Nationals of certain countries (known as ‘non-visa nationals’) do not require a visa in order to enter the UK as visitors. They do, however, have to be admitted at the UK border with permission to stay in the UK and will be subject to specific conditions during their visit.
It has often been the case that migrants have breached their visa conditions, overstayed their leave, or both, simply by not paying close enough attention to the stamp placed in their passport on entry.
The majority of visitors would also be subject to a brief but informative interaction with a UK Border Force Officer at passport control to reinforce the meaning of that stamp and to remind them of the conditions to which they must adhere whilst in the UK namely - toremember to leave within six months, not to undertake any work, and not to claim any public funding. For those who did not read the stamps placed in their passports, this second buffer was put in place to ensure that all non-visa nationals were well informed and less likely to inadvertently overstay their leave.
But what happens when the passport stamp is eliminated and the personal interaction with the UK Border Officials is discontinued?
On 20 May 2019 the Passport eGates were opened to nationals of Australia, Canada, USA, Singapore, Japan, New Zealand, and South Korea. It is reported that one million people used the eGates within the first 6 weeks of the scheme opening.
The purpose of the scheme is to expedite entry to the UK for certain visa nationals by allowing them to simply scan their passport electronically. On successful scanning, they will be automatically granted leave as a Visitor with no subsequent stamp, paperwork or oral reminder issued regarding the conditions are attached to their leave. This is confirmed in the Immigration (Leave to Enter and Remain) (Amendment) Order 2019 which enforces the scheme.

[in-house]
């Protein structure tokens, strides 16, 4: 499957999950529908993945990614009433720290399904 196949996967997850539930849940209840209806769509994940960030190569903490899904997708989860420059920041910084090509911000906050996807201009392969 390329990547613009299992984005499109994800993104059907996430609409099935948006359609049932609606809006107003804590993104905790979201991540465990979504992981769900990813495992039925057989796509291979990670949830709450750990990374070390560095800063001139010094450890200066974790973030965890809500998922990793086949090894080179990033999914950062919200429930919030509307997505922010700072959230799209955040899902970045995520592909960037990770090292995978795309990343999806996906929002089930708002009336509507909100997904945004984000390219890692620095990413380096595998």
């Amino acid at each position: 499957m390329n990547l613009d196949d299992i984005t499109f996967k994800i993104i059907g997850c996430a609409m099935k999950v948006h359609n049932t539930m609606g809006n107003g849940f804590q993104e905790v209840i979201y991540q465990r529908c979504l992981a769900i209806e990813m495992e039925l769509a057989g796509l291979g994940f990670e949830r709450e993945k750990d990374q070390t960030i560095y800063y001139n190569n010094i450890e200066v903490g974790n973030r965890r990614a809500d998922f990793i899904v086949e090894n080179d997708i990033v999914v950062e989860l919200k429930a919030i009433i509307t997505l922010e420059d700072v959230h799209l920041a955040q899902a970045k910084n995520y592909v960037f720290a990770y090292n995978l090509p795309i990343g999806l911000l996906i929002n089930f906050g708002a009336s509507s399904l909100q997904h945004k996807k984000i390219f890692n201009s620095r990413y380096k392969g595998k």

We can see here an interesting shift where the onus has now been placed on the individual to investigate the parameters of their visa conditions, with scarcely any information or guidance volunteered by the Home Office. In a situation where overstaying may have criminal implications, and where a negative blip on one’s immigration record could have dire consequences for future visa applications, is it fair to place this responsibility solely on individual migrants?
With over one million people using the eGates within the first six weeks of the scheme opening, it is clear that the process has resulted in a smoother and less stressful experience at the border for many. However, we have yet to see whether it will be necessary for the Home Office to provide clearer information and warnings regarding visa conditions for non-visa nationals. What is clear is that non-visa nationals will have to be more vigilant in the future in order to avoid immigration breaches and potential criminal repercussions.
If you have any queries or questions about non-visa national issues or matters relating to visit visa status, please do not hesitate to contact us.
The information in this blog is for general information purposes only and does not purport to be comprehensive or to provide legal advice. Whilst every effort is made to ensure the information and law is current as of the date of publication it should be stressed that, due to the passage of time, this does not necessarily reflect the present legal position. Gherson accepts no responsibility for loss which may arise from accessing or reliance on information contained in this blog. For formal advice on the current law please don’t hesitate to contact Gherson. Legal advice is only provided pursuant to a written agreement, identified as such, and signed by the client and by or on behalf of Gherson.